Consumer advocates are steaming over the Senate vote Thursday to repeal broadband privacy rules issued by the Federal Communications Committee last year that were set to go into effect.
The Consumer Federation of America said Friday that the Senate used “a sledgehammer, the Congressional Review Act, to smash hopes that Americans will finally have real control over the highly personal information that their broadband internet service providers can collect about them.”
The Senate voted on party lines (50 to 48) to repeal the broadband privacy rules. The House is expected to take up the measure soon.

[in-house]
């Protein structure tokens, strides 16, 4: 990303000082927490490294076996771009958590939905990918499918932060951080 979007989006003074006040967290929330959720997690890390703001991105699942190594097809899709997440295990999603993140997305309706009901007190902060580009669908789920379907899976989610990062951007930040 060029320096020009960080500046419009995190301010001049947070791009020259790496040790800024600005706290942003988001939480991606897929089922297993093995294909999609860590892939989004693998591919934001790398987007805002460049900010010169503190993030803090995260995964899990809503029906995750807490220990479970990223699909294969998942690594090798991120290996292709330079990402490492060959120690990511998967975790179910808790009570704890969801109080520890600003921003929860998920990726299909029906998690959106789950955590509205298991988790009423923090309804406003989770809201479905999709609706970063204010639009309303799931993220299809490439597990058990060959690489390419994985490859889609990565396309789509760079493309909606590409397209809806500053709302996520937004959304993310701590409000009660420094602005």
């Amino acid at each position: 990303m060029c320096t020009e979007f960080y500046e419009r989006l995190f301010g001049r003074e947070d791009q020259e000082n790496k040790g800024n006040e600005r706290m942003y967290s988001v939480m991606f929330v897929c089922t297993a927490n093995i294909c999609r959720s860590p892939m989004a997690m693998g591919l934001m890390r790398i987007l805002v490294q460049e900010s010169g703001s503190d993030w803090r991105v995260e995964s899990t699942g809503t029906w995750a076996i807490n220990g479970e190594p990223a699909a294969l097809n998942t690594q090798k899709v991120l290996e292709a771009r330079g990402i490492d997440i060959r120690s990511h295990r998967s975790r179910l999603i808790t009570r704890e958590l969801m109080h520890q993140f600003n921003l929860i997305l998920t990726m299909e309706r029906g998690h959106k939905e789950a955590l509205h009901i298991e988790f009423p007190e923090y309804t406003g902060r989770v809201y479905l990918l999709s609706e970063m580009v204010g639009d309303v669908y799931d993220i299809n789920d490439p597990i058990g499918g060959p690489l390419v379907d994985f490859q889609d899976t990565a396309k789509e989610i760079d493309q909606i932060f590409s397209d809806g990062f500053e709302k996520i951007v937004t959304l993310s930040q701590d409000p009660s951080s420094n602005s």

The FCC’s rule set out that broadband users’ personal information belongs to them, not to their internet service provider.
The move, according to the New York Times, means Verizon, Comcast or AT&T can continue tracking and sharing people’s browsing and app activity without permission.
Under the FCC rule, ISPs are required to get customers’ approval to use or share their data for purposes beyond what is necessary to provide them with the service that they’re paying for, such as profiling them based on their online activities and selling that information to advertisers.